How to bid at auction
The glib, simplistic version
On the face of it, bidding at auction is simple. You go into a room with some other people and everyone takes turns calling out prices until the person who is prepared to spend the most money makes the highest bid and buys the property.
It actually is that simple, but first you need to know a few things.
- The property will be auctioned ‘on site’ – at the property – or ‘in rooms’, with other properties at the real estate agent’s office or at a function centre.
- In some states, you are required to register to bid by providing your contact details in exchange for a bidder’s number.
- Often a bid is made on behalf of the vendor – sometimes it is the opening bid to get things started. The auctioneer will declare if it is a vendor’s bid. If the price has gone beyond the ‘reserve price’ then the property will sell to the highest bidder. The auctioneer will use phrases like, ‘On the market’ or, ‘The property will sell today’ to say that the bidding is above the reserve price.
- If the property does not reach the reserve price then the highest bidder has the right to negotiate a sale price with the owner. If they fail to agree on a price the estate agent will often contact other bidders to see if they want to make an offer – so it can be worth waiting around if the property passes in.
- If you win the bidding you will be required to sign the contract of sale straight after the auction, and pay a deposit of, usually, 10% of the purchase price. You can pay a deposit with cash, a personal cheque or a deposit bond, which will cover the bond for a period while you liquidate investments to raise the cash.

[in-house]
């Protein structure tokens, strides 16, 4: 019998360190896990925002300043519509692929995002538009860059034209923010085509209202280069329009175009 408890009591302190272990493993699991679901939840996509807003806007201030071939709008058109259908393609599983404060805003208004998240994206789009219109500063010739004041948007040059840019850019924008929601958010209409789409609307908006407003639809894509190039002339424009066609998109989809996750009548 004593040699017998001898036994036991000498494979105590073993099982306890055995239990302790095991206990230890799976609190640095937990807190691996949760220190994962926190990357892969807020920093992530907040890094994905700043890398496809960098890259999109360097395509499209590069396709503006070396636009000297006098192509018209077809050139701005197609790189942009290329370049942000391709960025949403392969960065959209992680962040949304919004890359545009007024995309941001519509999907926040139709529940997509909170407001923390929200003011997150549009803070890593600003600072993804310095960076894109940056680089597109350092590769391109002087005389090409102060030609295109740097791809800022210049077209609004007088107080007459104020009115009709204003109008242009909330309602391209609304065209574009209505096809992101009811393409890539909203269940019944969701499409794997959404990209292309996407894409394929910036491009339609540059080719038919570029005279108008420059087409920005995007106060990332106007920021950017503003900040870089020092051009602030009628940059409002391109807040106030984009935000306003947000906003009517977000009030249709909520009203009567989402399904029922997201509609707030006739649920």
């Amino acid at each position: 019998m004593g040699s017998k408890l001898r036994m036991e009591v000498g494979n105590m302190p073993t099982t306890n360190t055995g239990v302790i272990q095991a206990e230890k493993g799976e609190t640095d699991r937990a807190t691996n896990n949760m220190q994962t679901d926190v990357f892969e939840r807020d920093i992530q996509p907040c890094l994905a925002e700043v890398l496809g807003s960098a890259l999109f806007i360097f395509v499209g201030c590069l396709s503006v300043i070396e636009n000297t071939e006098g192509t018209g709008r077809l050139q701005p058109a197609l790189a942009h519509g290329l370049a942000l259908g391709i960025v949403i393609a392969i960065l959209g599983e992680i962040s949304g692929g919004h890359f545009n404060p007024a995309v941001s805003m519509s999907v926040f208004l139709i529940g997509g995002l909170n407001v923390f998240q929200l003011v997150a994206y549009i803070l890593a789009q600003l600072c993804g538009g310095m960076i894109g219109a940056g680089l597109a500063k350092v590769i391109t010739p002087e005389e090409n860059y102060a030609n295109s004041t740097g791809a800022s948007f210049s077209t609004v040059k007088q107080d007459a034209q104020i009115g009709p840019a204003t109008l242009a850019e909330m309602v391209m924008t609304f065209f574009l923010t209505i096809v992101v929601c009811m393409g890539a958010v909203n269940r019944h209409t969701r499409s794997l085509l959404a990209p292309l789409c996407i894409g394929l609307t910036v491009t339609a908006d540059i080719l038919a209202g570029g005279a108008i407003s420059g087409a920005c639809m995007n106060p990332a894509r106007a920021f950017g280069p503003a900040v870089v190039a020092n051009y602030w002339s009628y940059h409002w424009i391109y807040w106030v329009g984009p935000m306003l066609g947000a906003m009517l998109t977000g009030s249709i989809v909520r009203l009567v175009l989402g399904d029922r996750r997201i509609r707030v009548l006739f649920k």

First, have your finance in place before the auction. You need to be certain that you can buy the property if you win the bidding and you
need to know exactly how much you can afford. Your Loan Market broker is familiar with the process and can make sure you go into the auction room well prepared.
Write down two numbers on a piece of paper – the amount you are comfortable spending and the absolute top price you are willing to pay – and take them to the auction. Bidding is surprisingly stressful and those two numbers are the only things that you must not forget in the heat of the moment.
Make sure you ask for a copy of the contract ahead of time so that your conveyancer can advise you on any issues – you need to be prepared to sign the contract straight after the auction.
Because you asked for the contract, the estate agent knows you are interested in bidding. They will look for you on auction day and make sure that the auctioneer registers your bids.
Bid confidently, in a clear voice or with clear hand signals to the auctioneer.
Respond to other bids quickly, in sensible increments. (Don’t try to intimidate the other bidders with large bids – the ones who can afford it won’t be intimidated and the ones who drop out would have anyway).
It is worth attending another auction, before you bid, so that you can see what happens. You could even bid for something cheap at an art or estate auction to practice.
Watch the room
Many bidders like to bid from the back or the side of the room so that they can see the other bidders. It is useful for reading body language - that’s where the confidence comes in – and makes it easier for the auctioneer to see you.
Don’t stop until you have to
Bid confidently and maintain your rhythm until you reach the higher of the two numbers written on your piece of paper. While having the most money is your best tactic, in the final few bids, where you are both above your ‘comfortable’ number, it may be your confidence that undoes the other bidder and makes them stop first.